LONDON – Britain’s Brexit talks with the European Union broke again on Friday after Prime Minister Boris Johnson said his government was tired and ready to leave the bloc’s trading system without deals, and its chief the negotiator refused to hold talks scheduled for next week in London.
European leaders reacted coldly to Mr Johnson’s threat, signaling that they were ready to continue the conversation and acknowledging that both sides should provide a basis for reaching a trade agreement by 31 December.
Mr Johnson, who set an arbitrary deadline this week to decide whether to continue talks, issued a warning after a summit of European Union leaders in Brussels, in which the prime minister called the UK̵7;s call for major concessions unfounded.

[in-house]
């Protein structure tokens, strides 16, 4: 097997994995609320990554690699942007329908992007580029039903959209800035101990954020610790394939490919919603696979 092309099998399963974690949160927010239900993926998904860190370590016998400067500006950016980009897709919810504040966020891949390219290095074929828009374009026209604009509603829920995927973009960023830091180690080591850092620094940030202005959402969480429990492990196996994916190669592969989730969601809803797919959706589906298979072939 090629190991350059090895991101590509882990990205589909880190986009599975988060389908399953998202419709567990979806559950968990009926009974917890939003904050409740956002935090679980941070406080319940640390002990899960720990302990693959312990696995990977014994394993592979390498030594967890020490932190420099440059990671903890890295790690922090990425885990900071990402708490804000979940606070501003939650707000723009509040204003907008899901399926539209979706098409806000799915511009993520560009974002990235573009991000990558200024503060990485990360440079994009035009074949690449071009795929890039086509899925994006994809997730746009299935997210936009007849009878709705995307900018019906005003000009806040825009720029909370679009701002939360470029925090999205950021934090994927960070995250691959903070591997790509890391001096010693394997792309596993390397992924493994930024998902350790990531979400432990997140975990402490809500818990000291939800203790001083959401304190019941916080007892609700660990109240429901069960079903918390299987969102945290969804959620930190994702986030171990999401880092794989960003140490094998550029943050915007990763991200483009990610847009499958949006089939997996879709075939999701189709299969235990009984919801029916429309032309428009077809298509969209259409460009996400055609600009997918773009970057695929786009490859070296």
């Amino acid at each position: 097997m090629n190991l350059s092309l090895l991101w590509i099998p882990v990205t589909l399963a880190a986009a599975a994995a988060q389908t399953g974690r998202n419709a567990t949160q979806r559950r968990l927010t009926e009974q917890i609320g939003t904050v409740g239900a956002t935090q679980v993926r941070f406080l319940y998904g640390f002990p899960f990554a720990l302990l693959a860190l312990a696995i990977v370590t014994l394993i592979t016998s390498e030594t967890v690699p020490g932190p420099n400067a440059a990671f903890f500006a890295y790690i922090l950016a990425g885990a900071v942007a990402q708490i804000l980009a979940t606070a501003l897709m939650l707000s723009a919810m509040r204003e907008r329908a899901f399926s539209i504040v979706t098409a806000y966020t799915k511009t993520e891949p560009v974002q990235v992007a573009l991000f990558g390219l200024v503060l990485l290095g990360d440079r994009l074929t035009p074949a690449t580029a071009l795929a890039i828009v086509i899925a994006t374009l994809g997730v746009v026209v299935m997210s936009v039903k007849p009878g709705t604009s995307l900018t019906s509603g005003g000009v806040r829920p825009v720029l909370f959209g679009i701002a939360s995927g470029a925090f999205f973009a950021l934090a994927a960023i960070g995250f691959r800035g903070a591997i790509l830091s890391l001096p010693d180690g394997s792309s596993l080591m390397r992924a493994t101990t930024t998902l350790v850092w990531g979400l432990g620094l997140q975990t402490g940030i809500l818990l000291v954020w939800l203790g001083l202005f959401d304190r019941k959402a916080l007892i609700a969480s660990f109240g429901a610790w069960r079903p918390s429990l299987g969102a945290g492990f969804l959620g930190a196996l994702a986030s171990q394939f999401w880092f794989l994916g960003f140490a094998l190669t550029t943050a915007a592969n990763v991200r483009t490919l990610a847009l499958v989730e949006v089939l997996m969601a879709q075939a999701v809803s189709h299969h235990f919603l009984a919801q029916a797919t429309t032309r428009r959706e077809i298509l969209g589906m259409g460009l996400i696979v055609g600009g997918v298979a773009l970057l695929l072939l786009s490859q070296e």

“They want a permanent ability to control our legislative freedom, fishing in a way that is obviously unacceptable to an independent country,” Mr Johnson said in a statement from Downing Street. “With a high heart and full confidence, we will prepare to accept the alternative.”
For all its fuss, history has suggested that negotiations are less likely to fail than to enter the final act, promising even more theatricality and skill to characterize the Brexit drama from the beginning.
There are real gaps between Britain and the European Union: they run counter to fishing quotas, an issue that is extremely politically sensitive in neighboring France. And both sides have not yet agreed on rules governing state aid to industry, or on how to resolve disputes over this funding.
The calendar poses another risk: as the deadline approaches, even the loss of weeks or more of negotiations can make it difficult for the parties to reach a timely settlement. If they fail, Britain will have to start trading with the bloc under what Mr. Johnson euphemistically calls Australian rules – in other words, under the terms of the World Trade Organization.
“We will prosper as an independent free trade state, controlling our own borders, fisheries and establishing our own laws,” he said.